NDP Leader Jack Layton says he believes he can muster enough support from opposition MPs to pass the climate change accountability act that died last year because of the election.

"I believe there's a very high probability that there will a majority of support in the House," Layton said shortly after the bill was reintroduced in the Commons on Tuesday.

The NDP-sponsored bill had passed in the House of Commons with the support of the Liberals and Bloc last June. It was headed to the Senate but never passed because Prime Minister Stephen Harper called an election.

Layton said passage of the bill would have made Canada the first country to adopt a UN-based target of an 80 per cent reduction of greenhouse gases by 2050.

Those targets differ from the Tories' environmental goals of reaching a 50 per cent reduction by 2050.

The NDP bill would also set medium-term targets to bring emissions 25 per cent below 1990 levels by 2020.

Passage of the bill in the House and Senate would not require the government to adopt the plan.

But Layton said Harper would be hard-pressed to thwart the wishes of Parliament.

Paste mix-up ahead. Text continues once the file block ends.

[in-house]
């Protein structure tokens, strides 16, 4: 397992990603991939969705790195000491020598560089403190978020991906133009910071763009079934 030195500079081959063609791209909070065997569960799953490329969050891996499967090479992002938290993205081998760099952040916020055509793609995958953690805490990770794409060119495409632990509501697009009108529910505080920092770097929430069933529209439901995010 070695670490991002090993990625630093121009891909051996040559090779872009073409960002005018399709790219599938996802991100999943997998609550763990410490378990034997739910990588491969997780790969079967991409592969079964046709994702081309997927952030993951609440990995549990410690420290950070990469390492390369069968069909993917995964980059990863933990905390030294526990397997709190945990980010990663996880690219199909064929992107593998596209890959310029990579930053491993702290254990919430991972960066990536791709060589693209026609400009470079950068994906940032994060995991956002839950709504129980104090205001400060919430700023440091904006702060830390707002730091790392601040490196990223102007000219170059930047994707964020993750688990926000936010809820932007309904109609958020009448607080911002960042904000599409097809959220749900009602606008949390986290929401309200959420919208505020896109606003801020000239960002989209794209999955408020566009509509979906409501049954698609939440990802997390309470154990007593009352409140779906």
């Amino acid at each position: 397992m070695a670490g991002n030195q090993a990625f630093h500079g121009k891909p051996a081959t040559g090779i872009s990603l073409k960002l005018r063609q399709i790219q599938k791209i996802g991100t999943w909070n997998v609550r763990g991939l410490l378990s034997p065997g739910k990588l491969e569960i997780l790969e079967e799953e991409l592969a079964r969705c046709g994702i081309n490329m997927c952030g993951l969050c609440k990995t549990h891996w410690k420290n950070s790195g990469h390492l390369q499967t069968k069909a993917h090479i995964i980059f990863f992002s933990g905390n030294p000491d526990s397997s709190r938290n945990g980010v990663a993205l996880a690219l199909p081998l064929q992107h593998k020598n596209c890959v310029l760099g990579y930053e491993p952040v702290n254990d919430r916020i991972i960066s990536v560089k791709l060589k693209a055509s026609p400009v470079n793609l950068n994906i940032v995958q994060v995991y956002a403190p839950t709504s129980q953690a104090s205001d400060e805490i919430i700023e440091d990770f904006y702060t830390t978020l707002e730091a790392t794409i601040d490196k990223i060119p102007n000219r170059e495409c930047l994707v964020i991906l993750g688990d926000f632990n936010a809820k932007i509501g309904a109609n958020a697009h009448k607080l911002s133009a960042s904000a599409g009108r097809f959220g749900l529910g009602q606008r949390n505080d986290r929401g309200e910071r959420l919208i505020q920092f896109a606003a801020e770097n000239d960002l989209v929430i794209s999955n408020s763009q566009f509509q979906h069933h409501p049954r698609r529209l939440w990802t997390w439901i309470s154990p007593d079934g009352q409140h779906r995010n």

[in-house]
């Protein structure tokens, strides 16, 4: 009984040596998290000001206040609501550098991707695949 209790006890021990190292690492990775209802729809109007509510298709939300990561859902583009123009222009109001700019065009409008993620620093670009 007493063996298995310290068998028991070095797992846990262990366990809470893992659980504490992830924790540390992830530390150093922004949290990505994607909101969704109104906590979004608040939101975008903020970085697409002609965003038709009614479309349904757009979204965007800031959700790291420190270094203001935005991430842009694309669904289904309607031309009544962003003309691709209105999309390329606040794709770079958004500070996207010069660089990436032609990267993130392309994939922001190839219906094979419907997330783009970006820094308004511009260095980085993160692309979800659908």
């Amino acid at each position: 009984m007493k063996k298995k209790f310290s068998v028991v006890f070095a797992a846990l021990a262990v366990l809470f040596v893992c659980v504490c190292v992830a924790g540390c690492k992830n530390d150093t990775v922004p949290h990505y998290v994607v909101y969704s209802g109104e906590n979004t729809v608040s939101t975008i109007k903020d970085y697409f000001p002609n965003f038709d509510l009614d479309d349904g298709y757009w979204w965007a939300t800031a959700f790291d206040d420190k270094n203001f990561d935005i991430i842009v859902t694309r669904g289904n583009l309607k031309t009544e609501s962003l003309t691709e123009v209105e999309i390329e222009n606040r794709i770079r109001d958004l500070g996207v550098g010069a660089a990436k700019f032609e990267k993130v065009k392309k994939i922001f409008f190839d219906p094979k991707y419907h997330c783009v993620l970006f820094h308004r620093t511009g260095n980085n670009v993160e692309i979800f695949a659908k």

"The prime minister did say that any prime minister had a moral obligation to respect the will of the House of Commons, so we're naturally hoping he will be true to his word on this issue," Layton said.

During Tuesday's question period, Environment Minister Jim Prentice said the NDP bill would have Canada "diverge dramatically" from the common targets put forward by the government and the new administration in the United States.

"The NDP would lead us down a path towards isolation that would exacerbate the current downturn," Prentice told the House of Commons.

"Everyone agrees that we need climate change policies that are measured to work together in partnership with other members of the international community," Prentice said.